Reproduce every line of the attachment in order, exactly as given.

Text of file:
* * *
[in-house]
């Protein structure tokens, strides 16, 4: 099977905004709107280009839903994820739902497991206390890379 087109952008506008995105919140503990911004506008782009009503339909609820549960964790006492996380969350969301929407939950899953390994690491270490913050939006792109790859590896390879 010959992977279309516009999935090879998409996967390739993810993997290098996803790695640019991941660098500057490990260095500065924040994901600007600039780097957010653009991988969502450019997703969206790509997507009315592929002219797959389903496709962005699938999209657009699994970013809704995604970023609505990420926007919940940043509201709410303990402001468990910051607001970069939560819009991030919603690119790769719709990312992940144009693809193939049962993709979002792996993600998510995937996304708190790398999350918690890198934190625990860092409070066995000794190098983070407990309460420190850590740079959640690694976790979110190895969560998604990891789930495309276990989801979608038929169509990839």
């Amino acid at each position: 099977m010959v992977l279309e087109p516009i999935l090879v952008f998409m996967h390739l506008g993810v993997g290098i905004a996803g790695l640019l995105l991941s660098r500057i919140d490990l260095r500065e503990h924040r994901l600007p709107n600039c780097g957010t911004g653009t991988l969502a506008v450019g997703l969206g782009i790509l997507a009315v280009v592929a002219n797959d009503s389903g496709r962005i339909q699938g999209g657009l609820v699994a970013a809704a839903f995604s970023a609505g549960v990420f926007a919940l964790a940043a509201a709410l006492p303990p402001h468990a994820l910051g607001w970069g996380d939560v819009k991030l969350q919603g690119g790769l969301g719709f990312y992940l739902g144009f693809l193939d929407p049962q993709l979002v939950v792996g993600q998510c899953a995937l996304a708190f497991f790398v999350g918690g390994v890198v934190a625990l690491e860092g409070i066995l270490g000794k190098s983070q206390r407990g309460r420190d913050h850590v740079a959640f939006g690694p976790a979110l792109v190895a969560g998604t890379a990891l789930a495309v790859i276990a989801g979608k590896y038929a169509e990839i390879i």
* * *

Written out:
[in-house]
């Protein structure tokens, strides 16, 4: 099977905004709107280009839903994820739902497991206390890379 087109952008506008995105919140503990911004506008782009009503339909609820549960964790006492996380969350969301929407939950899953390994690491270490913050939006792109790859590896390879 010959992977279309516009999935090879998409996967390739993810993997290098996803790695640019991941660098500057490990260095500065924040994901600007600039780097957010653009991988969502450019997703969206790509997507009315592929002219797959389903496709962005699938999209657009699994970013809704995604970023609505990420926007919940940043509201709410303990402001468990910051607001970069939560819009991030919603690119790769719709990312992940144009693809193939049962993709979002792996993600998510995937996304708190790398999350918690890198934190625990860092409070066995000794190098983070407990309460420190850590740079959640690694976790979110190895969560998604990891789930495309276990989801979608038929169509990839």
């Amino acid at each position: 099977m010959v992977l279309e087109p516009i999935l090879v952008f998409m996967h390739l506008g993810v993997g290098i905004a996803g790695l640019l995105l991941s660098r500057i919140d490990l260095r500065e503990h924040r994901l600007p709107n600039c780097g957010t911004g653009t991988l969502a506008v450019g997703l969206g782009i790509l997507a009315v280009v592929a002219n797959d009503s389903g496709r962005i339909q699938g999209g657009l609820v699994a970013a809704a839903f995604s970023a609505g549960v990420f926007a919940l964790a940043a509201a709410l006492p303990p402001h468990a994820l910051g607001w970069g996380d939560v819009k991030l969350q919603g690119g790769l969301g719709f990312y992940l739902g144009f693809l193939d929407p049962q993709l979002v939950v792996g993600q998510c899953a995937l996304a708190f497991f790398v999350g918690g390994v890198v934190a625990l690491e860092g409070i066995l270490g000794k190098s983070q206390r407990g309460r420190d913050h850590v740079a959640f939006g690694p976790a979110l792109v190895a969560g998604t890379a990891l789930a495309v790859i276990a989801g979608k590896y038929a169509e990839i390879i």